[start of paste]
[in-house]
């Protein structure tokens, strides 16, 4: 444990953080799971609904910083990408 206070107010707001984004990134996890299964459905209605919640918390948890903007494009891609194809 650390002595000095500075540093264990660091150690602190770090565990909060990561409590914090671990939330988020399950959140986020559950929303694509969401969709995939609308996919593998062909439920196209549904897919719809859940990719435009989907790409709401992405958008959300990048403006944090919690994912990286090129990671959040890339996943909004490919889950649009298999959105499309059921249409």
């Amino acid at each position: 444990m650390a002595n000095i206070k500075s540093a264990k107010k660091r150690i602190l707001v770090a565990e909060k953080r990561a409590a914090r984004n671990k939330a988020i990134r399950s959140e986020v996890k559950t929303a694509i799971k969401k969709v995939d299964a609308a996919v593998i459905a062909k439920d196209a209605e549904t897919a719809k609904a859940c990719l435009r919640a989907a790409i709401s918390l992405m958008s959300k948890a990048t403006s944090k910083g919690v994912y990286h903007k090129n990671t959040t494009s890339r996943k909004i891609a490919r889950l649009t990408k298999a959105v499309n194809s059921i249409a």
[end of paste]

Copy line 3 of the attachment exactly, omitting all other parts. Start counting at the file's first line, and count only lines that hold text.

């Amino acid at each position: 444990m650390a002595n000095i206070k500075s540093a264990k107010k660091r150690i602190l707001v770090a565990e909060k953080r990561a409590a914090r984004n671990k939330a988020i990134r399950s959140e986020v996890k559950t929303a694509i799971k969401k969709v995939d299964a609308a996919v593998i459905a062909k439920d196209a209605e549904t897919a719809k609904a859940c990719l435009r919640a989907a790409i709401s918390l992405m958008s959300k948890a990048t403006s944090k910083g919690v994912y990286h903007k090129n990671t959040t494009s890339r996943k909004i891609a490919r889950l649009t990408k298999a959105v499309n194809s059921i249409a």